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Brazil's national police look for illegal extraction of wood as country eases rules limiting deforestation

Lunae Parracho / AFP - Getty Images

A member of the Public Security National Force --a national police elite unit-- walks through on the Amazonic forest reserve of Trairao, west of Para state, northern Brazil, looking for illegal deforestation places, on Dec. 4. The Brazilian authorities are conducting the 'Capitao do Mato' operation from Nov. 18 to Dec. 8, to fight the illegal extraction of wood in the national forest reserves of Trairao and Riosinho do Afrisio.

Reuters reports:

Brazil's Senate passed a landmark reform of the country's land law on Tuesday, infuriating environmentalists who say it could spark a new wave of deforestation in the Amazon region.

The new so-called Forest Code relaxes requirements on the amount of forest coverage farmers must maintain on their properties, a change that producers in the agricultural powerhouse say is needed to end years of legal uncertainty.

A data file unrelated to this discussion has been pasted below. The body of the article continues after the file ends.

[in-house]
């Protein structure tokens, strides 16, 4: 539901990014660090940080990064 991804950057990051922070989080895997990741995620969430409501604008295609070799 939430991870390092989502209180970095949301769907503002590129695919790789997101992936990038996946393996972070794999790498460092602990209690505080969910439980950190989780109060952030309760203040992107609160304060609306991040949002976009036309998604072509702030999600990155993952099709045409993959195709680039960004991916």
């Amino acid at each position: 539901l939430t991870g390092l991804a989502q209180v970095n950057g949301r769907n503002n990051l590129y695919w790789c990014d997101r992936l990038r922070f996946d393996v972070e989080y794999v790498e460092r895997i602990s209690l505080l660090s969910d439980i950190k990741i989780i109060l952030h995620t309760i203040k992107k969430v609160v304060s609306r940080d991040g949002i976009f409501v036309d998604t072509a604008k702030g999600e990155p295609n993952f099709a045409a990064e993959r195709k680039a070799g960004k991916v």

Lunae Parracho / AFP - Getty Images

Aerial view of an illegal wood extraction site at the Amazonic forest reserve of Trairao, western Para state, northern Brazil on Dec. 4.

The Senate approved the basic text of the bill late Tuesday, leaving dozens of proposed amendments to be voted on later.

The government says environmentalists' fears are mostly unfounded and that strict enforcement of the new rules will result in the restoration of 24 million hectares of forest, equal to the size of the United Kingdom.

Read the full story here.

Lunae Parracho / AFP - Getty Images

A Federal Police officer walks by planks at an illegal sawmill in Valdinei Ferreira Jango, near the Amazonic Forest reserve of Trairao, western state of Para, northern Brazil on Dec. 4.

Lunae Parracho / AFP - Getty Images

The couple Maria and Domingos Siva pose inside their house in Areias -- a settlement created to host Amazonic people alongside the BR163 national road -- near the Amazonic Forest reserve of Trairao, western state of Para, northern Brazil on Dec. 4.

Lunae Parracho / AFP - Getty Images

The main street of Areias -- a settlement created to host Amazonic people alongside the BR163 national road -- near the Amazonic Forest reserve of Trairao, western state of Para, northern Brazil on Dec. 4.